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Forecast Threshold-Switching Dynamic Regression Models

This example shows how to forecast paths of threshold-switching models by using the forecast function.

Generate Optimal One-Step-Ahead Forecasts

When you pass a fully specified model to forecast and return only the first output argument, forecast iteratively generates optimal one-step-ahead point forecasts. To illustrate this behavior, consider the threshold-switching model with the following characteristics:

  • The state switches abruptly when the threshold variable yt-1 changes sign.

  • The state 1 (negative) submodel is yt=-1+0.6yt-1+εt.

  • The state 2 (nonnegative) submodel is yt=1+0.6yt-1+εt.

  • The model-wide innovation process εtΝ(0,0.5).

Create the self-exciting threshold autoregressive (SETAR) model.

tt0 = threshold(0);

mdl1 = arima(Constant=-1,AR=0.6);
mdl2 = arima(Constant=1,AR=0.6);
Mdl12 = tsVAR(tt0,[mdl1 mdl2],Covariance=0.5);

Mdl12 is a fully specified tsVAR object representing the threshold-switching model. The model is agnostic of the threshold variable at this point, it is aware only of the characteristics of the threshold transition.

Simulate a path of 25 responses from the SETAR model.

rng(0) % For reproducibility
numObs = 25;
ys = simulate(Mdl12,numObs);

ys is a 25-by-1 vector representing a simulated path from Mdl12.

Generate iterative point forecasts of the conditional mean of the SETAR model into a 10-period forecast horizon by calling forecast and returning only the forecasted conditional means (the first output argument). Supply the simulated path as a presample for the forecast (the forecast period starts at time t=26).

fh = 10;
yf = forecast(Mdl12,ys,fh);

yf is a 10-by-1 vector of forecasts from Mdl1. yf(j) is the j-step-ahead forecast.

Plot the simulated and forecasted path.

plot(1:numObs,ys,'b',numObs + (1:fh),yf,'r')
xlabel("Time")
ylabel("Response")
legend(["Simulation" "Forecast"])
grid on

Figure contains an axes object. The axes object contains 2 objects of type line. These objects represent Simulation, Forecast.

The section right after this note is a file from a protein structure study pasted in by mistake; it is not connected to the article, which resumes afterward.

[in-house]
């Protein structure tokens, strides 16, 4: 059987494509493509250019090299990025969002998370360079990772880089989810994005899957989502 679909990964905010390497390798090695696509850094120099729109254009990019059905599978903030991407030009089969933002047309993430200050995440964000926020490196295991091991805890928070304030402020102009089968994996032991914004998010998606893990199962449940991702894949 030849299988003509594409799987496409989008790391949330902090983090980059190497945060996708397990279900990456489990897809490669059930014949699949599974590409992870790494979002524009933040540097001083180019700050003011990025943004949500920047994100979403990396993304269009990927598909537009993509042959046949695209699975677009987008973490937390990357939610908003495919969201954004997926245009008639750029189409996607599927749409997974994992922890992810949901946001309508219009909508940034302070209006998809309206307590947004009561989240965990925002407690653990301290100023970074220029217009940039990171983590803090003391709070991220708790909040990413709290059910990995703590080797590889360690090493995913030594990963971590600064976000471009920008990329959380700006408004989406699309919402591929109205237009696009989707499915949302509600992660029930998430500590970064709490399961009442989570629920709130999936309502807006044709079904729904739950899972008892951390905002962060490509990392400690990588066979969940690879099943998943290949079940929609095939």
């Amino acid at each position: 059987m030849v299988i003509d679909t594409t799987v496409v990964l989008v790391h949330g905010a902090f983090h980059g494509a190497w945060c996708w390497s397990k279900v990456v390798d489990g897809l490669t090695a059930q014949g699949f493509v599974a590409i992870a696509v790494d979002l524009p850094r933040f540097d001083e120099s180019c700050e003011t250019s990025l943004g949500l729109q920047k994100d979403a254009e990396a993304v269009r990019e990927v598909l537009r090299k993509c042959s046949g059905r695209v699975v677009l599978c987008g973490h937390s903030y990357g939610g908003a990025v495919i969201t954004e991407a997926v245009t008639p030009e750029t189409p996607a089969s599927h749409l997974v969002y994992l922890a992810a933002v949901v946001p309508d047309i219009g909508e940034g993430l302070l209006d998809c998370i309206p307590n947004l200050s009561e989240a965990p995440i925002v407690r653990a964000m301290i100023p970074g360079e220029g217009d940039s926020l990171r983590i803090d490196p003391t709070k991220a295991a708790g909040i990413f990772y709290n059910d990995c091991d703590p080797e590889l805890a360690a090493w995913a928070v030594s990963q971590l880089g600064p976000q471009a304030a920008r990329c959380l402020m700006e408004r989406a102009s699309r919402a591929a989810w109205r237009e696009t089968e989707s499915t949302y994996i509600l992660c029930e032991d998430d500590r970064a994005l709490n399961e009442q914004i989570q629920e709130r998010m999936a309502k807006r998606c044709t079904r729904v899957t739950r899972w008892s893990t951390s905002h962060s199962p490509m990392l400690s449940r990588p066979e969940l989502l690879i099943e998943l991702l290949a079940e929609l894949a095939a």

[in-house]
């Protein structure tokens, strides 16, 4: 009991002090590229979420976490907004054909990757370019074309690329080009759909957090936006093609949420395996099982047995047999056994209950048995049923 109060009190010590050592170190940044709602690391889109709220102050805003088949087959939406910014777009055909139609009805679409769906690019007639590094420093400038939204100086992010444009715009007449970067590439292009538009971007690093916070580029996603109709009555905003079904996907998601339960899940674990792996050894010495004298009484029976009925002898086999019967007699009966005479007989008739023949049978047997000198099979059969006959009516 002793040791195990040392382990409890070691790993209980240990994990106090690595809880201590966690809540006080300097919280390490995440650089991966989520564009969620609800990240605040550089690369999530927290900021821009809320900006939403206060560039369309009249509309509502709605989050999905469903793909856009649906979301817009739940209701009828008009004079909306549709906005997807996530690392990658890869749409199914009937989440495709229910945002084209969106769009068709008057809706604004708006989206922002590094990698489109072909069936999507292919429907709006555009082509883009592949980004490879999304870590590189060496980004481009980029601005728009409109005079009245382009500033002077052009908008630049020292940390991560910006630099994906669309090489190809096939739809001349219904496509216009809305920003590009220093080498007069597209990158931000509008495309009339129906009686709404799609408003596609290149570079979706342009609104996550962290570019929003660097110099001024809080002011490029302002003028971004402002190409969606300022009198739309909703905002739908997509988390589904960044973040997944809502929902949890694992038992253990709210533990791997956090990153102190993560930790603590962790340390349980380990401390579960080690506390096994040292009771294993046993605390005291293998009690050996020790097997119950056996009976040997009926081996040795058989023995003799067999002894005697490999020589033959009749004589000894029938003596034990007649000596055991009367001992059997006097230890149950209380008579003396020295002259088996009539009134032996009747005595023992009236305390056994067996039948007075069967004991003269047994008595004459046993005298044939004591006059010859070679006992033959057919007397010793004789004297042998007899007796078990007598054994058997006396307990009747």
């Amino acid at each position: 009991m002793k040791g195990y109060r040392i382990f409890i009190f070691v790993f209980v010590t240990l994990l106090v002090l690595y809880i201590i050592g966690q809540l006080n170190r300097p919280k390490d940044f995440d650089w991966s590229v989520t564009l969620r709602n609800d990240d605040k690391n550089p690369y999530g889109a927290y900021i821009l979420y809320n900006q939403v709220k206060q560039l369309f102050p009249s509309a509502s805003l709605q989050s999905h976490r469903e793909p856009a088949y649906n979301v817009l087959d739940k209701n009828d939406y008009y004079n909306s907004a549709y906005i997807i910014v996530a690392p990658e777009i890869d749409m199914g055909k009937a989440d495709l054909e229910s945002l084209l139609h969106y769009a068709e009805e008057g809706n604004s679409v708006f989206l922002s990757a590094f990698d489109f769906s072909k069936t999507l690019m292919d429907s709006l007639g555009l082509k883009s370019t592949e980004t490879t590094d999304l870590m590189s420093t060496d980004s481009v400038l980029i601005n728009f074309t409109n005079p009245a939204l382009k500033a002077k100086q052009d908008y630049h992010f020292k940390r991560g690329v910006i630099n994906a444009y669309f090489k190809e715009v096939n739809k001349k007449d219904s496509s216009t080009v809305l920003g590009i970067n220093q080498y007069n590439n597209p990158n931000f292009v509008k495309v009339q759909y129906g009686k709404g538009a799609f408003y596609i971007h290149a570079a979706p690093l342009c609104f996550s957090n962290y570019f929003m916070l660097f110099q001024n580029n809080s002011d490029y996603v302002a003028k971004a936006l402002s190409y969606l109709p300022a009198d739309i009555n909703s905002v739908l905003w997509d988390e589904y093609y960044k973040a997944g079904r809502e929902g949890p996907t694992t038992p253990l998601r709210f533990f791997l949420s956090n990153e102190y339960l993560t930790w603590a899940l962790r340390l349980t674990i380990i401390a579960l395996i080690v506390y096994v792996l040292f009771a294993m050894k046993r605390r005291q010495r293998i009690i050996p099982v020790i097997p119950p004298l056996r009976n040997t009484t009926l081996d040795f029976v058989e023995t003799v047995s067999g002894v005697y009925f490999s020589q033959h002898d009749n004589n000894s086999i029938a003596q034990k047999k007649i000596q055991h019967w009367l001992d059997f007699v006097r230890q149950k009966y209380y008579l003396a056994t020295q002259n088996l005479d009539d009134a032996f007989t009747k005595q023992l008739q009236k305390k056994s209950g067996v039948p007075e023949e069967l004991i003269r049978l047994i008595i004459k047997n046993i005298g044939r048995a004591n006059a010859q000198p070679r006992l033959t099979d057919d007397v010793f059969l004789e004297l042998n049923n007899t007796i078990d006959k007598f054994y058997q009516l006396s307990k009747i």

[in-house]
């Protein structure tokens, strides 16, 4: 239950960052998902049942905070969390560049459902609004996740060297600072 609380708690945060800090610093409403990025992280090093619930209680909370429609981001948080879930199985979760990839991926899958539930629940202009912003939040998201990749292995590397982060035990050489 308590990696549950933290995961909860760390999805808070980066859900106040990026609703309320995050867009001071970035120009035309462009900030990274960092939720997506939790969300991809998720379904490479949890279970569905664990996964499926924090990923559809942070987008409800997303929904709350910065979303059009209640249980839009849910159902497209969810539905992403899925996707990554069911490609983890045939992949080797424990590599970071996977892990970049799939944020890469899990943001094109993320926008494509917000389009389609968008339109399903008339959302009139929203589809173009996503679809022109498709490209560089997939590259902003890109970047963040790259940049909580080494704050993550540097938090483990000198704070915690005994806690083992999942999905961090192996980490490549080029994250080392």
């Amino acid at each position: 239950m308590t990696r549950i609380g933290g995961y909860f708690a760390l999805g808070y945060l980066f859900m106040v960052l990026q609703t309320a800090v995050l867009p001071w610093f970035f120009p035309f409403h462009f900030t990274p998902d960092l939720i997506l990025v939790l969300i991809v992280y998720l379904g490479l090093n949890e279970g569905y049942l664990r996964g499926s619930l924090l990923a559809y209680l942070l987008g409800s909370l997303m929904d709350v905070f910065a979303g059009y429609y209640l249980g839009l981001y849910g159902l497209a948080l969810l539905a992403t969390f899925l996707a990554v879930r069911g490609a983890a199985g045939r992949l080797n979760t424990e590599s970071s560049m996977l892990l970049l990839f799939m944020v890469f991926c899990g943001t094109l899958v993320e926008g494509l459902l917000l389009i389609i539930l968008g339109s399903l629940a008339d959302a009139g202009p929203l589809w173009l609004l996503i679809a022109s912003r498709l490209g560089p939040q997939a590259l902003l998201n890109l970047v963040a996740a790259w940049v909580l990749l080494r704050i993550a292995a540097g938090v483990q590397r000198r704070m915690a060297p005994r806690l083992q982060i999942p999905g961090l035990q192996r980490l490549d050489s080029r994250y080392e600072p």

The self-exciting threshold variable y begins in state 1, where the submodel has an AR(1) unconditional mean of -1/(1-0.6) = -2.5. A large innovation at the 10th observation sends y across the threshold at 0. Consequently, the model is in state 2 beginning with observation 11 (the default delay is 1), where the AR(1) unconditional mean is 1/(1-0.6) = 2.5. The forecasted path approaches the state 2 submodel mean without recrossing the threshold.

Change the dynamics of the system by reversing the order of the two submodels.

Mdl21 = tsVAR(tt0,[mdl2 mdl1],Covariance=0.5);

ys = simulate(Mdl21,numObs); 
yf = forecast(Mdl21,ys,fh);

plot(1:numObs,ys,'b',numObs + (1:fh),yf,'r')
xlabel("Time")
ylabel("Response")
legend(["Simulation" "Forecast"])
grid on

Figure contains an axes object. The axes object contains 2 objects of type line. These objects represent Simulation, Forecast.

Each threshold crossing triggers a jump to the submodel with an AR(1) mean on the opposite side of the threshold, and the forecasted path reflects the cyclic behavior. The ability to forecast cyclical components in data is an advantage of working with switching models.

Generate Forecasts and Inferences Using Monte Carlo Simulation

A more robust simulation-based approach to forecasting often addresses the shortcomings of optimal one-step-ahead forecasts (for example, bias [1]). forecast implements such an approach when the function returns both output arguments: the first output is the array of model forecasts and the second output is the estimated forecast error covariances, which you can use to compute forecast intervals.

Consider the following three-state, smooth logistic threshold autoregressive (LSTAR) model for an arbitrary 2-D response series yt.

  • The real, scaled, quarterly US GDP, exogenous to the system, is the threshold variable.

  • The system switches from state 1 to 2 when the threshold variable crosses level 2.5, with mixing rate 1.

  • The system switches from state 2 to 3 when the threshold variable crosses level 4, with mixing rate 2.

  • The state 1 submodel is yt=[1-1]+ε1,t, where ε1,tΝ([00],[1-0.1-0.11]).

  • The state 2 submodel is yt=[2-2]+[0.50.10.50.5]yt-1+ε2,t, where ε2,tΝ([00],[2-0.2-0.22]).